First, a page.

When I was editing the Physics.SE tag wiki for ads-cft, I initially wrote something on the lines of :

The AdS/CFT correspondence is a special case of the holographic principle. It states that a gravitating theory in Anti-de-Sitter (AdS) space is exactly equivalent to the gauge theory/Conformal Field Theory (CFT) on its boundary.

Then I thought, "Wait, it can't be ANY gravitating theory, right? It must be a theory of Quantum Gravity, right?". So I changed it to:

The AdS/CFT correspondence is a special case of the holographic
principle. It states that a quantum gravitating theory in
Anti-de-Sitter (AdS) space is exactly equivalent to the gauge
theory/Conformal Field Theory (CFT) on its boundary.

Now, I'm a bit unsure. Can AdS/CFT work for classical gravity theories? .

I have seen the questions Which CFTs have AdS/CFT duals? and What is on the AdS side in AdS/CFT supergravity or string theory?, but my question is a bit different.. It is a special case of the opposite of the first question, and is more general than the second. From Lubos Motl's answer to the second question, I see that supergravity theories don't form AdS theories with CFT duals, but is that true for all classical theories?.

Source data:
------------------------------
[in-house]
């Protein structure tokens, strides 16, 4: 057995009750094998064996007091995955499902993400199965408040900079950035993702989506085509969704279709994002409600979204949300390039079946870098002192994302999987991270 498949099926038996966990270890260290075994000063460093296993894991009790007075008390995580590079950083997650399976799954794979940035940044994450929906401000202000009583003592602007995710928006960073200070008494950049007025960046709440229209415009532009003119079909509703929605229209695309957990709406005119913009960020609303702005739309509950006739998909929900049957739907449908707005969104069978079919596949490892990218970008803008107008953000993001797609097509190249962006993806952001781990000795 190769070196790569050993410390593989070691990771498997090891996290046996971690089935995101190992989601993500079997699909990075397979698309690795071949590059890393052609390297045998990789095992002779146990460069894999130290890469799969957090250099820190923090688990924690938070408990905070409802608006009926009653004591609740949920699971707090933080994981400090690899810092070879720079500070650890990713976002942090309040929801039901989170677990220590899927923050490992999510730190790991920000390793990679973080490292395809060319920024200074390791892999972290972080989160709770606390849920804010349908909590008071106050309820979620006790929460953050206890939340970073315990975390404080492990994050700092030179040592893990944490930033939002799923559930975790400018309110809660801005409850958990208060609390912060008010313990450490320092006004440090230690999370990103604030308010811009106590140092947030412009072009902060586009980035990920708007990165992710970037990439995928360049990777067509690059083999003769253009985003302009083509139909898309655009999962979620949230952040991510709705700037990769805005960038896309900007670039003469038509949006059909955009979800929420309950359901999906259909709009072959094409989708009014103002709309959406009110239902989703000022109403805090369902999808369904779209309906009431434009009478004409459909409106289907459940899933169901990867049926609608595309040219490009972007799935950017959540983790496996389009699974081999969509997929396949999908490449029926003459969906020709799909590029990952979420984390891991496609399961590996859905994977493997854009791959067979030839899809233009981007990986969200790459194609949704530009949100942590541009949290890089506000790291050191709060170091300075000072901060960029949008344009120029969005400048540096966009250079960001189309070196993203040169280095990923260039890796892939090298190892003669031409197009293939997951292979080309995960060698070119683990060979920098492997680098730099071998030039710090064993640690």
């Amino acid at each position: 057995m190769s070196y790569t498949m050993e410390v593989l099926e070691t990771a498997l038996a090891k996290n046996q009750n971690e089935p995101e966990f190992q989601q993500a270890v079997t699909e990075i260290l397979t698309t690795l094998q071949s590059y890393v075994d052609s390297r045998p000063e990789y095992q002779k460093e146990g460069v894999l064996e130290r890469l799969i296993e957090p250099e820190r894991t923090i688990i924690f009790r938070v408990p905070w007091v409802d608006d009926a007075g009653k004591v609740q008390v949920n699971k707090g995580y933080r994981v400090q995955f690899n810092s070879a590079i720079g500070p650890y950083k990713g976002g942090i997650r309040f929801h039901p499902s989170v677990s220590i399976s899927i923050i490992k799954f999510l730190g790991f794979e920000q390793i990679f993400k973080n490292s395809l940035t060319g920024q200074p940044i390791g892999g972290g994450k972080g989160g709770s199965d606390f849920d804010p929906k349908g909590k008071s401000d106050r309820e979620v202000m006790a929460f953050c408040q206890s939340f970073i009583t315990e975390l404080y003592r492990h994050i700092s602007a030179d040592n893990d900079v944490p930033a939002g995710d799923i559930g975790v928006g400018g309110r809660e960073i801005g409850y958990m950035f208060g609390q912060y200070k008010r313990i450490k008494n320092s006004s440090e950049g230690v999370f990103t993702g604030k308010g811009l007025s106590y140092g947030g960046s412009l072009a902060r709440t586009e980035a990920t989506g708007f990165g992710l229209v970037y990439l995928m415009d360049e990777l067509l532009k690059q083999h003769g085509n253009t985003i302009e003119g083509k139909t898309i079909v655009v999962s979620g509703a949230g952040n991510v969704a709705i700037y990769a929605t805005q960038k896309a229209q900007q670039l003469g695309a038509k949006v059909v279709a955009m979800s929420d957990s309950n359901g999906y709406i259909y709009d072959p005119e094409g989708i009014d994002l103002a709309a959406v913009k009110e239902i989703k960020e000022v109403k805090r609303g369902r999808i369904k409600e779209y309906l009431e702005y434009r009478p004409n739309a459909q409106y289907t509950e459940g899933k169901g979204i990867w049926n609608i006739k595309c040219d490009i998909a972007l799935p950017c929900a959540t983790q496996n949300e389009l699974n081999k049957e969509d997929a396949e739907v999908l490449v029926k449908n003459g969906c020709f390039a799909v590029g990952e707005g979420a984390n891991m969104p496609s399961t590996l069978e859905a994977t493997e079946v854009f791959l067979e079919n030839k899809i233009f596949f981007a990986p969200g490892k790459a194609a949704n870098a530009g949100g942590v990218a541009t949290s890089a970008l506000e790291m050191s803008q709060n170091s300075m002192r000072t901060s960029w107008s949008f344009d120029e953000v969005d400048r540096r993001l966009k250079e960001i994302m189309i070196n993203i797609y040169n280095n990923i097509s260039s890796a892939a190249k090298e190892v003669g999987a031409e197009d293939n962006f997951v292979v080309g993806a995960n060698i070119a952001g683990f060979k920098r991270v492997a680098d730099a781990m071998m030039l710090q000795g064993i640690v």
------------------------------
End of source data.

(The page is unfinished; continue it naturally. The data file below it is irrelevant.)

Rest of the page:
And a bit more general question: If the answer to the above question^ is yes, then do all gravitational theories in AdS's have CFT duals? . This is pretty much the opposite of Which CFTs have AdS/CFT duals?.

For example, is General Relativity such a theory; with a CFT dual? If so, what would be it's CFT dual? What about... Nope I'm not going to ask about Newtonian Gravity, or Aristotilean Gravity, for obvious reasons. And certainly not LQG (something that doesn't respect holography in the most trivial situations, couldn't here.).

This post imported from StackExchange Physics at 2014-03-07 16:31 (UCT), posted by SE-user Dimensio1n0